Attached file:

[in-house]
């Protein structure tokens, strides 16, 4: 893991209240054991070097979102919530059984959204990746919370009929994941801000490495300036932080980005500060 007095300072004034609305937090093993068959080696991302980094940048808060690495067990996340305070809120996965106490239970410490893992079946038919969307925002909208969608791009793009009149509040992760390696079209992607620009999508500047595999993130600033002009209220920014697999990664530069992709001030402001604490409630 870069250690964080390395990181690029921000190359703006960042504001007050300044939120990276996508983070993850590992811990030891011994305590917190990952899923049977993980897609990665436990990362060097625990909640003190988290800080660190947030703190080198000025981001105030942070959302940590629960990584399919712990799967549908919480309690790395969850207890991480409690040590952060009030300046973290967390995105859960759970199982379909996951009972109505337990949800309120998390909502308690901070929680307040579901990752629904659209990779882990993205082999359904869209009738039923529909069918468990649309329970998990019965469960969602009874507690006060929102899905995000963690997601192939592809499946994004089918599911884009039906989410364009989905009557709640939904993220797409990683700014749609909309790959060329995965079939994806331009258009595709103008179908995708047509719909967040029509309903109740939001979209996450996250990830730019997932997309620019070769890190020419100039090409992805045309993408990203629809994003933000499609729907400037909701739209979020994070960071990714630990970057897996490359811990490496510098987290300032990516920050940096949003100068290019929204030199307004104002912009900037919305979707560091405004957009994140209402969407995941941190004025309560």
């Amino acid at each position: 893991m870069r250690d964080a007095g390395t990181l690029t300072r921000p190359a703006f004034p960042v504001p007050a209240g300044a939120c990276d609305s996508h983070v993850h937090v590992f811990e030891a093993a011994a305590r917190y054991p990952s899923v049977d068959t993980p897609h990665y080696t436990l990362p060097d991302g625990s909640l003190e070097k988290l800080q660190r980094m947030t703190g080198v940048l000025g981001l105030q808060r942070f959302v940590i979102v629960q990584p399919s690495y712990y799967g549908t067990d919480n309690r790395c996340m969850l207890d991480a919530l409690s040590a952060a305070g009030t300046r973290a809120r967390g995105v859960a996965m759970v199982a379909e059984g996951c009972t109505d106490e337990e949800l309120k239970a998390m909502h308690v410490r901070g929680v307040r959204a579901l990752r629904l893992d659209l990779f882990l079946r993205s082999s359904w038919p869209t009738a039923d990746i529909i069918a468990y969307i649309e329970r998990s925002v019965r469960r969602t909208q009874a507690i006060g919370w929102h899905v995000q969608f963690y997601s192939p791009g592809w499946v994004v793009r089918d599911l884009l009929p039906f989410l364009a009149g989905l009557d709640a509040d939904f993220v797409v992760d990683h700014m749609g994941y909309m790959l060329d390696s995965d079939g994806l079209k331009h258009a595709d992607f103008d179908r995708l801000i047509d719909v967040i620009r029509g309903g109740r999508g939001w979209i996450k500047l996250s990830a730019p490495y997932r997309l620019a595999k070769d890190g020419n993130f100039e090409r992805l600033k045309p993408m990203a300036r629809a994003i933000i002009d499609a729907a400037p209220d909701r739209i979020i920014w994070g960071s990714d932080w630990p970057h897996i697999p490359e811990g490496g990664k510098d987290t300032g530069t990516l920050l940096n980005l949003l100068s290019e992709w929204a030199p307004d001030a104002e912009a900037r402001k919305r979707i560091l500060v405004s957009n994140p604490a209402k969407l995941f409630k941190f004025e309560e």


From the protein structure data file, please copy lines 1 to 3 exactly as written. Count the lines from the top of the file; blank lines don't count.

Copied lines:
[in-house]
């Protein structure tokens, strides 16, 4: 893991209240054991070097979102919530059984959204990746919370009929994941801000490495300036932080980005500060 007095300072004034609305937090093993068959080696991302980094940048808060690495067990996340305070809120996965106490239970410490893992079946038919969307925002909208969608791009793009009149509040992760390696079209992607620009999508500047595999993130600033002009209220920014697999990664530069992709001030402001604490409630 870069250690964080390395990181690029921000190359703006960042504001007050300044939120990276996508983070993850590992811990030891011994305590917190990952899923049977993980897609990665436990990362060097625990909640003190988290800080660190947030703190080198000025981001105030942070959302940590629960990584399919712990799967549908919480309690790395969850207890991480409690040590952060009030300046973290967390995105859960759970199982379909996951009972109505337990949800309120998390909502308690901070929680307040579901990752629904659209990779882990993205082999359904869209009738039923529909069918468990649309329970998990019965469960969602009874507690006060929102899905995000963690997601192939592809499946994004089918599911884009039906989410364009989905009557709640939904993220797409990683700014749609909309790959060329995965079939994806331009258009595709103008179908995708047509719909967040029509309903109740939001979209996450996250990830730019997932997309620019070769890190020419100039090409992805045309993408990203629809994003933000499609729907400037909701739209979020994070960071990714630990970057897996490359811990490496510098987290300032990516920050940096949003100068290019929204030199307004104002912009900037919305979707560091405004957009994140209402969407995941941190004025309560």
């Amino acid at each position: 893991m870069r250690d964080a007095g390395t990181l690029t300072r921000p190359a703006f004034p960042v504001p007050a209240g300044a939120c990276d609305s996508h983070v993850h937090v590992f811990e030891a093993a011994a305590r917190y054991p990952s899923v049977d068959t993980p897609h990665y080696t436990l990362p060097d991302g625990s909640l003190e070097k988290l800080q660190r980094m947030t703190g080198v940048l000025g981001l105030q808060r942070f959302v940590i979102v629960q990584p399919s690495y712990y799967g549908t067990d919480n309690r790395c996340m969850l207890d991480a919530l409690s040590a952060a305070g009030t300046r973290a809120r967390g995105v859960a996965m759970v199982a379909e059984g996951c009972t109505d106490e337990e949800l309120k239970a998390m909502h308690v410490r901070g929680v307040r959204a579901l990752r629904l893992d659209l990779f882990l079946r993205s082999s359904w038919p869209t009738a039923d990746i529909i069918a468990y969307i649309e329970r998990s925002v019965r469960r969602t909208q009874a507690i006060g919370w929102h899905v995000q969608f963690y997601s192939p791009g592809w499946v994004v793009r089918d599911l884009l009929p039906f989410l364009a009149g989905l009557d709640a509040d939904f993220v797409v992760d990683h700014m749609g994941y909309m790959l060329d390696s995965d079939g994806l079209k331009h258009a595709d992607f103008d179908r995708l801000i047509d719909v967040i620009r029509g309903g109740r999508g939001w979209i996450k500047l996250s990830a730019p490495y997932r997309l620019a595999k070769d890190g020419n993130f100039e090409r992805l600033k045309p993408m990203a300036r629809a994003i933000i002009d499609a729907a400037p209220d909701r739209i979020i920014w994070g960071s990714d932080w630990p970057h897996i697999p490359e811990g490496g990664k510098d987290t300032g530069t990516l920050l940096n980005l949003l100068s290019e992709w929204a030199p307004d001030a104002e912009a900037r402001k919305r979707i560091l500060v405004s957009n994140p604490a209402k969407l995941f409630k941190f004025e309560e």